The Big Issue Group has partnered with the UK’s largest hand-painted advertising company, Global Street Art (GSA), for a new campaign centred around its vendors.
Following on from last year’s Cannes-winning campaign, I’m Here, which saw the same creative team design special billboard advertisements that located vendors using GPS, this collaboration comes in the form of a life-size mural.
Painted onto the exterior wall of Shoreditch music venue Village Underground, the artwork depicts a physical Big Issue store appearing to sell issues of the magazine.
Conceptually, the mural attempts to address misconceptions around the Big Issue business model and its vendor network – specifically, the common notion that vendors are simply looking for a handout.
In reality, they use their own money to purchase copies of the Big Issue and then sell them for a small profit on the street, making them ‘micro-business owners’ by definition.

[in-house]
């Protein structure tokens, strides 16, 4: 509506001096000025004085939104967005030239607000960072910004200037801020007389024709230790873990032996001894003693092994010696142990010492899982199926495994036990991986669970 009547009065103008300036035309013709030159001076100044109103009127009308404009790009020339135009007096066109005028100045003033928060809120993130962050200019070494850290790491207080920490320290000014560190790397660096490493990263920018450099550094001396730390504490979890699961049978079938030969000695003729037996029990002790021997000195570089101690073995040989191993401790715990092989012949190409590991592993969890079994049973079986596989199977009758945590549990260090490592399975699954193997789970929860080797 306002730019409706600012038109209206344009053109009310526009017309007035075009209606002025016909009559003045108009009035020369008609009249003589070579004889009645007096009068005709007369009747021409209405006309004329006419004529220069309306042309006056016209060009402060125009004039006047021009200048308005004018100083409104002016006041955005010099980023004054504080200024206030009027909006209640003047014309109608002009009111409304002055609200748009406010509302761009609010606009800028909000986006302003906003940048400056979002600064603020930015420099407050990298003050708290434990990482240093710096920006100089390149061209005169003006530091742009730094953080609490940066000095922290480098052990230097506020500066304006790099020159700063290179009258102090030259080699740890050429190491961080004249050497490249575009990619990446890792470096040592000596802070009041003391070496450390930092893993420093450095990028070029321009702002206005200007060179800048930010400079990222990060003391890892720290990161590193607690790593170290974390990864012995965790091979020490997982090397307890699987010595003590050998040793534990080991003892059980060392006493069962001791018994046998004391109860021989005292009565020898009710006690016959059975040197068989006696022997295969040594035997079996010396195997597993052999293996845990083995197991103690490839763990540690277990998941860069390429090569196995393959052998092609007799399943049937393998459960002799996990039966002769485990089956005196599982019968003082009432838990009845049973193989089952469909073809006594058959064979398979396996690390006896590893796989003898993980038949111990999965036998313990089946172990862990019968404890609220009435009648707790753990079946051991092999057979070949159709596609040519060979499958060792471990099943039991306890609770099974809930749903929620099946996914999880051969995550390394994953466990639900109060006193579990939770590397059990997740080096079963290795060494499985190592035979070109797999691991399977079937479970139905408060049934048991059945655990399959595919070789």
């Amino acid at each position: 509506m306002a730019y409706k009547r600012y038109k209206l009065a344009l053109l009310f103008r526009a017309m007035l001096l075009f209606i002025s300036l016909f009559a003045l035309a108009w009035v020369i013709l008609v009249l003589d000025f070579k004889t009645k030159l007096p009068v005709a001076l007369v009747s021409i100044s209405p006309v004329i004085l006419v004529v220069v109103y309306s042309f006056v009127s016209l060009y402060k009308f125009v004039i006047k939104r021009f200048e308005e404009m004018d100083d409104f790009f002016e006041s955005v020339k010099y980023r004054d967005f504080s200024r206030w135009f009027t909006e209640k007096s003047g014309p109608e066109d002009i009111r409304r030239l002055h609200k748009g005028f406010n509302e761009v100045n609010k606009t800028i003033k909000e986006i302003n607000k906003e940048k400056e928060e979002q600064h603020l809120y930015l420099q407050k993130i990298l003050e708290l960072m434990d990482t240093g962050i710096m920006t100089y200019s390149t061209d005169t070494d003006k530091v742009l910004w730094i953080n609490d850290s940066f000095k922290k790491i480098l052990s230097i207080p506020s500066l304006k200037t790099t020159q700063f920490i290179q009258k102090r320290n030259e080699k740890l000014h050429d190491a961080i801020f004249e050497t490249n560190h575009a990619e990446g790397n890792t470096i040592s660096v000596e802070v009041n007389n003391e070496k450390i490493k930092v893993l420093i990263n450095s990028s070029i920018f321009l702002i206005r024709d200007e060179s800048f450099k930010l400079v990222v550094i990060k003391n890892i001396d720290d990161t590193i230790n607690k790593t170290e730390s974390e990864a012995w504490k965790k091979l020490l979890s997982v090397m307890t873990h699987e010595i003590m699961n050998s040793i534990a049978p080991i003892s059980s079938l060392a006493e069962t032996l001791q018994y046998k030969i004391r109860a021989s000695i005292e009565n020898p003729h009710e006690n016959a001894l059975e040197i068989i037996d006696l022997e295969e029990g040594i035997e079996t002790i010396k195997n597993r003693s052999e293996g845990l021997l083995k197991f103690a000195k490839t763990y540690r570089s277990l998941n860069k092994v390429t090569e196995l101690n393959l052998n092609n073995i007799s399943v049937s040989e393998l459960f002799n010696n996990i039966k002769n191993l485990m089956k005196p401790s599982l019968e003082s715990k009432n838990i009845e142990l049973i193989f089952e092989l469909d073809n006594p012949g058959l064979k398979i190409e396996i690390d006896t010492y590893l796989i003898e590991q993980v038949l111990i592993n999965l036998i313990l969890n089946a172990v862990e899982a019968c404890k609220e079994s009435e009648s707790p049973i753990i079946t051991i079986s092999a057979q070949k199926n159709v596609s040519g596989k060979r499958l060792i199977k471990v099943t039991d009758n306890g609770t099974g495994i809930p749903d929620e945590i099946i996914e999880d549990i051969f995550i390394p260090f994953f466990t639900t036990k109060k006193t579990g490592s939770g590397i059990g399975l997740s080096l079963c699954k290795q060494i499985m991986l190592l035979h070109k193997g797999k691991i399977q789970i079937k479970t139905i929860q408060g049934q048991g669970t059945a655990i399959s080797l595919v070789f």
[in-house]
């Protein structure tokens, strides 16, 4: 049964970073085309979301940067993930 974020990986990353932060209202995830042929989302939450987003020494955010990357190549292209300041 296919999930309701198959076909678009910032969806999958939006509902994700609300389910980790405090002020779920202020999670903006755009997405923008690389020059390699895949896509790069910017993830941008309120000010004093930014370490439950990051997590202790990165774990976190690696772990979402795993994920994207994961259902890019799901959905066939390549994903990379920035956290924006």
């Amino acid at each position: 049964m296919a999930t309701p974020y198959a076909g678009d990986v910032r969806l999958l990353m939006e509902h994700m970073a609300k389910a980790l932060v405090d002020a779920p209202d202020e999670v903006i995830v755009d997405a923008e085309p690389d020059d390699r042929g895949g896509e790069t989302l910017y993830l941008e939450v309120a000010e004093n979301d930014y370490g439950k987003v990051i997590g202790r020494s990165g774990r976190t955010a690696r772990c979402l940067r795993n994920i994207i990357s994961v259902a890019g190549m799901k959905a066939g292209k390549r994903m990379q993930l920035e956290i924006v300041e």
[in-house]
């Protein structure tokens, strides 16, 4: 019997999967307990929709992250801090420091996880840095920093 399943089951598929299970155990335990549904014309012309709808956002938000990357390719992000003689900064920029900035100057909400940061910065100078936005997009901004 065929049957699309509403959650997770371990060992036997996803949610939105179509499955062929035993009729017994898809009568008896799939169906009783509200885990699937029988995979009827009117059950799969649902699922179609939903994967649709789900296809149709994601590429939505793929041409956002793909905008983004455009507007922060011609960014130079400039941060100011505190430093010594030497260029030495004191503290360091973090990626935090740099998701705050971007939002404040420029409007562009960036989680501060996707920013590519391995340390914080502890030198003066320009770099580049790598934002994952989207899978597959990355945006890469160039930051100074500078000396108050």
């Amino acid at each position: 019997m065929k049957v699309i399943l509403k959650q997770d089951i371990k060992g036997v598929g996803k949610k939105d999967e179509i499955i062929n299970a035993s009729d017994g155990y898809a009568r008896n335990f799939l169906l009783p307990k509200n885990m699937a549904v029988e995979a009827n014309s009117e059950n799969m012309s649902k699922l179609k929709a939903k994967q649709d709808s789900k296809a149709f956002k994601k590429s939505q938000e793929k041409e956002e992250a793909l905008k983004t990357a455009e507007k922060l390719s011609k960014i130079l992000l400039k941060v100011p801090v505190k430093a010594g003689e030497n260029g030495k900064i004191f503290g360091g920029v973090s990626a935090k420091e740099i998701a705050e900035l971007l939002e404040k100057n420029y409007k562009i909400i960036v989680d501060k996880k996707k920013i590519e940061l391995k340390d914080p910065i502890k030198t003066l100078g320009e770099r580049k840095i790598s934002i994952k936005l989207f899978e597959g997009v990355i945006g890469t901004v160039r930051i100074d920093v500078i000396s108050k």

The mural also promotes the launch of a new digital initiative that empowers vendors by providing personalised QR codes that customers can use to share their stories and subscribe.
Made by GSA’s lead artist, Pete Barber, along with his team, the mural attracts the attention of passers-by through its bold red colour palette and display of the magazine’s latest covers.
“We believe in the power of art to transform communities and inspire change,” notes Dr Lee Bofkin, CEO and co-founder of GSA. “Painting a large mural for the Big Issue Group was a great opportunity to create something impactful and meaningful.”
This campaign arrives at a crucial time for Big Issue vendors – whose numbers have risen 10% from last year – as they bear the brunt of rising costs, and the demand for food and fuel support increases sevenfold.
“The work we do has never been more important in light of the cost-of-living crisis,” says Zoe Hayward, group chief marketing officer at Big Issue Group (BIG). “We have launched this campaign to showcase ways in which our vendors work hard to earn a living and that customers can now boost their local vendors’ income in even more ways.”
Speaking on the progression of their campaigns, Bianca Green, senior creative producer at BIG adds: “Last year we explored the possibilities of technology, this year we return to a very primal form of expression. Both incredibly powerful, and both we hope are uniquely effective in giving Big Issue vendors the stage they deserve.”